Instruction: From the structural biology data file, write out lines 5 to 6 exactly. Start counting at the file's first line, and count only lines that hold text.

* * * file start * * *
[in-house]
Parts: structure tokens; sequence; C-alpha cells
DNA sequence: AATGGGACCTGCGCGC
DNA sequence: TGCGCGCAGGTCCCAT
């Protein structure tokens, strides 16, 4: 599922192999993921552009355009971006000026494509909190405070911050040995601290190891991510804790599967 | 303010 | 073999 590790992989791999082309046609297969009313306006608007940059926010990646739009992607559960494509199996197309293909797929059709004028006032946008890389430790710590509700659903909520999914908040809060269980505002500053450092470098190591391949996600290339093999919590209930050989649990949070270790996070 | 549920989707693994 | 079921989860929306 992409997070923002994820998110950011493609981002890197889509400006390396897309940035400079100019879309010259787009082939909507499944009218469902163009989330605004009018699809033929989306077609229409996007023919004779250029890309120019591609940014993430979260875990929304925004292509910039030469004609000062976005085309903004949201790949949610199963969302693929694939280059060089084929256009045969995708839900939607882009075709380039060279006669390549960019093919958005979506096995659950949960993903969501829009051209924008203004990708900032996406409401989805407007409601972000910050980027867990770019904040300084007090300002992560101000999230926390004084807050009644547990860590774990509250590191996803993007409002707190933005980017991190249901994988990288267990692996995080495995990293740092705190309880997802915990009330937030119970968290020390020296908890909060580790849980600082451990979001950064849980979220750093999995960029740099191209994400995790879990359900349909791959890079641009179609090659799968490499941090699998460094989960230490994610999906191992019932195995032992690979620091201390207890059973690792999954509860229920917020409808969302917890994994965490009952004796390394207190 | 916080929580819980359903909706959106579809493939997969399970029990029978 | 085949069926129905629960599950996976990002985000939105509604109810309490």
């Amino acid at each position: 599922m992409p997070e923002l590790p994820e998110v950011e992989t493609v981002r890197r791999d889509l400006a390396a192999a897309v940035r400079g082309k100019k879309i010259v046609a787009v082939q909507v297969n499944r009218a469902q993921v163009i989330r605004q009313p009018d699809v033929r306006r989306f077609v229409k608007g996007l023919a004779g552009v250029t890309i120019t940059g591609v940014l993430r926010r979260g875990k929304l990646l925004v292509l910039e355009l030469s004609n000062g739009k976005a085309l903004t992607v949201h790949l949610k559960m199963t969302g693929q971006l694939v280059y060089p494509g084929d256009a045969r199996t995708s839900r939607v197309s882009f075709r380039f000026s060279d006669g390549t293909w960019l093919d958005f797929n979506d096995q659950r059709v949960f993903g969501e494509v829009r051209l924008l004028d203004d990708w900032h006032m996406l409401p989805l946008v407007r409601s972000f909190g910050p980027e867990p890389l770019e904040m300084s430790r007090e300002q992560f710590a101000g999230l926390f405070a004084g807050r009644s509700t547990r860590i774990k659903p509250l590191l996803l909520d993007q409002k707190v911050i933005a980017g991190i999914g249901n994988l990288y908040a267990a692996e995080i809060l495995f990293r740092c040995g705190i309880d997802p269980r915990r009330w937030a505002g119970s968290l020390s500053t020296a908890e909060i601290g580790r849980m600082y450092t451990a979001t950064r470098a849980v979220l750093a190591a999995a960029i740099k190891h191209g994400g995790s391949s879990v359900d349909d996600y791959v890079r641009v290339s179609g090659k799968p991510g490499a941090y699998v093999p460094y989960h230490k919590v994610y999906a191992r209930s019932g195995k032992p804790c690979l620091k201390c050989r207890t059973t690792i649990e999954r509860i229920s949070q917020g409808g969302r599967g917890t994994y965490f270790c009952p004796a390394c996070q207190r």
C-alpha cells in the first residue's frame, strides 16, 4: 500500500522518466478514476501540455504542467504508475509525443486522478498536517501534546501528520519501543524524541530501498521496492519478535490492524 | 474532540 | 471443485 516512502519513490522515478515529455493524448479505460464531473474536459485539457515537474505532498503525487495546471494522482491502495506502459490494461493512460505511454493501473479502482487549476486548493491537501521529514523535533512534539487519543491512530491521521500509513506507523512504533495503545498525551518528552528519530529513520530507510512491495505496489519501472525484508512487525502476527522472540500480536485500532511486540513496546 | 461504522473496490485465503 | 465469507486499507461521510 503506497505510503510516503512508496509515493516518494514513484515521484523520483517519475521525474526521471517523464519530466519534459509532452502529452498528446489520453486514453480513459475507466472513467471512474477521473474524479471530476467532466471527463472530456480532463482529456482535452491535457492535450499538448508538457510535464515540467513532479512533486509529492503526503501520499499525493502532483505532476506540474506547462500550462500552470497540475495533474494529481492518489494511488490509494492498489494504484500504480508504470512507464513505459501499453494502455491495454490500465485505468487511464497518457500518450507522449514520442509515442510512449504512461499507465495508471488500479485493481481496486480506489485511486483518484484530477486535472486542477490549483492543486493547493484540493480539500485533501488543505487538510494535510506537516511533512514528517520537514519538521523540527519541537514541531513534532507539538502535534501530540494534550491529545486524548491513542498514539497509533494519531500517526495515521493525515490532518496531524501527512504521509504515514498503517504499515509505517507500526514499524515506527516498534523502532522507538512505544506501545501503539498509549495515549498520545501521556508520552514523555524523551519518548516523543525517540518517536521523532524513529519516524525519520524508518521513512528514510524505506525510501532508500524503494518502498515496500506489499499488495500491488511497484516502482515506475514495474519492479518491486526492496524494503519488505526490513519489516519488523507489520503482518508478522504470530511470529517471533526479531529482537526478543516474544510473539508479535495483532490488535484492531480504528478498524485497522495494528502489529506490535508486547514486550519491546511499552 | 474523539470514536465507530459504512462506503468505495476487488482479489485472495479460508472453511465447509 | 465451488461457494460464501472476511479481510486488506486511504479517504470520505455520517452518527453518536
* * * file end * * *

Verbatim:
């Protein structure tokens, strides 16, 4: 599922192999993921552009355009971006000026494509909190405070911050040995601290190891991510804790599967 | 303010 | 073999 590790992989791999082309046609297969009313306006608007940059926010990646739009992607559960494509199996197309293909797929059709004028006032946008890389430790710590509700659903909520999914908040809060269980505002500053450092470098190591391949996600290339093999919590209930050989649990949070270790996070 | 549920989707693994 | 079921989860929306 992409997070923002994820998110950011493609981002890197889509400006390396897309940035400079100019879309010259787009082939909507499944009218469902163009989330605004009018699809033929989306077609229409996007023919004779250029890309120019591609940014993430979260875990929304925004292509910039030469004609000062976005085309903004949201790949949610199963969302693929694939280059060089084929256009045969995708839900939607882009075709380039060279006669390549960019093919958005979506096995659950949960993903969501829009051209924008203004990708900032996406409401989805407007409601972000910050980027867990770019904040300084007090300002992560101000999230926390004084807050009644547990860590774990509250590191996803993007409002707190933005980017991190249901994988990288267990692996995080495995990293740092705190309880997802915990009330937030119970968290020390020296908890909060580790849980600082451990979001950064849980979220750093999995960029740099191209994400995790879990359900349909791959890079641009179609090659799968490499941090699998460094989960230490994610999906191992019932195995032992690979620091201390207890059973690792999954509860229920917020409808969302917890994994965490009952004796390394207190 | 916080929580819980359903909706959106579809493939997969399970029990029978 | 085949069926129905629960599950996976990002985000939105509604109810309490």
């Amino acid at each position: 599922m992409p997070e923002l590790p994820e998110v950011e992989t493609v981002r890197r791999d889509l400006a390396a192999a897309v940035r400079g082309k100019k879309i010259v046609a787009v082939q909507v297969n499944r009218a469902q993921v163009i989330r605004q009313p009018d699809v033929r306006r989306f077609v229409k608007g996007l023919a004779g552009v250029t890309i120019t940059g591609v940014l993430r926010r979260g875990k929304l990646l925004v292509l910039e355009l030469s004609n000062g739009k976005a085309l903004t992607v949201h790949l949610k559960m199963t969302g693929q971006l694939v280059y060089p494509g084929d256009a045969r199996t995708s839900r939607v197309s882009f075709r380039f000026s060279d006669g390549t293909w960019l093919d958005f797929n979506d096995q659950r059709v949960f993903g969501e494509v829009r051209l924008l004028d203004d990708w900032h006032m996406l409401p989805l946008v407007r409601s972000f909190g910050p980027e867990p890389l770019e904040m300084s430790r007090e300002q992560f710590a101000g999230l926390f405070a004084g807050r009644s509700t547990r860590i774990k659903p509250l590191l996803l909520d993007q409002k707190v911050i933005a980017g991190i999914g249901n994988l990288y908040a267990a692996e995080i809060l495995f990293r740092c040995g705190i309880d997802p269980r915990r009330w937030a505002g119970s968290l020390s500053t020296a908890e909060i601290g580790r849980m600082y450092t451990a979001t950064r470098a849980v979220l750093a190591a999995a960029i740099k190891h191209g994400g995790s391949s879990v359900d349909d996600y791959v890079r641009v290339s179609g090659k799968p991510g490499a941090y699998v093999p460094y989960h230490k919590v994610y999906a191992r209930s019932g195995k032992p804790c690979l620091k201390c050989r207890t059973t690792i649990e999954r509860i229920s949070q917020g409808g969302r599967g917890t994994y965490f270790c009952p004796a390394c996070q207190r």